Lord. Through whom the angels 
praise Thy majesty, the domina- 
tions worship it, the powers stand 
in awe. The heavens, and the heav- 
enly hosts and the blessed sera- 
phim Join together In celebrating 



nite objective in view, vis., to be 
able to offer God the most perfect 
sacrifice possible to sinful man. 

Man's preparation for the sacri- 
fice of the Mass needs the approba- 
tion of heaven if it is to be a wor- 
thy sacrifice. Bowing down the 
priest addresses his prayer to the 
Most Blessed Trinity (a very rare 
thing in the Liturgy), and calls up- 
on the saints of heaven to help 
make the sacrifice a fitting one. 
With the saints interceding for us 
we feel more certain that our offer- 
ing will be pleasing to the Most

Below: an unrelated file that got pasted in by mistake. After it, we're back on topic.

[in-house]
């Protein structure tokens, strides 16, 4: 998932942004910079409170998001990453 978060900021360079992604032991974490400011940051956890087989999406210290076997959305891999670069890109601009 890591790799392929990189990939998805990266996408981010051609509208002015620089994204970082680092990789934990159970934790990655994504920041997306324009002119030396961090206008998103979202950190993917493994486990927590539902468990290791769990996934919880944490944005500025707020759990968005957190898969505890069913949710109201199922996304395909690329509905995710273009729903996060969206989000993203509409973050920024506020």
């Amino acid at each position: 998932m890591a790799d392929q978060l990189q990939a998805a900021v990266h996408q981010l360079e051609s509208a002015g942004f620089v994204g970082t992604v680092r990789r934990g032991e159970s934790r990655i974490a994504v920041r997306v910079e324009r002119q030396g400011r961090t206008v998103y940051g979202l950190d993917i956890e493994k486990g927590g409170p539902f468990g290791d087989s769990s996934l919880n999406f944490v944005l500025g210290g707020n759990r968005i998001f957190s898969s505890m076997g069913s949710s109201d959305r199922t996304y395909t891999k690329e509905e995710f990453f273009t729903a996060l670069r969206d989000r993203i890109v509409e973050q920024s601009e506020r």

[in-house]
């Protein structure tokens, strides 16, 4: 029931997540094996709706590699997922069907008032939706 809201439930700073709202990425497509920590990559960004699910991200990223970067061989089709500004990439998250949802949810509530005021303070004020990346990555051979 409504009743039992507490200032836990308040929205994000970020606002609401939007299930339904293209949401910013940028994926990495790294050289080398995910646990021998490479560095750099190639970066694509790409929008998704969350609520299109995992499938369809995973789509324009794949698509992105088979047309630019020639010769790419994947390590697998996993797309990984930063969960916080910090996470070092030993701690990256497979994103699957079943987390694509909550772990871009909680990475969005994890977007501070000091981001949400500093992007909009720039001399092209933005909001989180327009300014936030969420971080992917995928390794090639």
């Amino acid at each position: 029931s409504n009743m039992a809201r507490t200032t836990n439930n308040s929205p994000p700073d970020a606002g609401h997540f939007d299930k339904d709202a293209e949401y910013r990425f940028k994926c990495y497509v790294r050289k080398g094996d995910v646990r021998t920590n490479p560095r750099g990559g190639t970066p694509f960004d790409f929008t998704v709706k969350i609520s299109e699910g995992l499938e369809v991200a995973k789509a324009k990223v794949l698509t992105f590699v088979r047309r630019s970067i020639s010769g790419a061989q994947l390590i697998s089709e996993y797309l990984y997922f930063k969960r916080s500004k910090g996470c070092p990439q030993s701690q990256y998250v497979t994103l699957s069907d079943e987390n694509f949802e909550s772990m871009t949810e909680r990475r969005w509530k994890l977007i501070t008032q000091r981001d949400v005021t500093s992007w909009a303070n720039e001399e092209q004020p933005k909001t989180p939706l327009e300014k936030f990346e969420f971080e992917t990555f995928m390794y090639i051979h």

High. 

Ail are called upon to petition 
heaven to receive the sacrifice 
which the priest is about to offer 
in the name of all. 

The glory of God, our own salva- 
tion, and the salvation of the whole 
Church these form the basis of 
our claim upon the Lord for the ac- 
ceptance of our sacrifice. 

The thoughts contained in these 
secret prayers are always linked 
up with the sacrificial act which is 
soon to take place. Our offerings, 
unimportant in themselves, become 
tremendous in the light of what 
they are soon to become Christ 
Himself. 

These are the last words of the 
Secret which the priest says aloud. 
The responsories that follow form 
the introduction to the Preface. 
They were originally acclamations 
used by the people when meeting 
each other (see Book of Ruth ii, 4). 
Their function here is to remind 
us once again that all who assist 
at the Sacrifice of the Mass should 
take an active part in it. 

This is the Common Preface used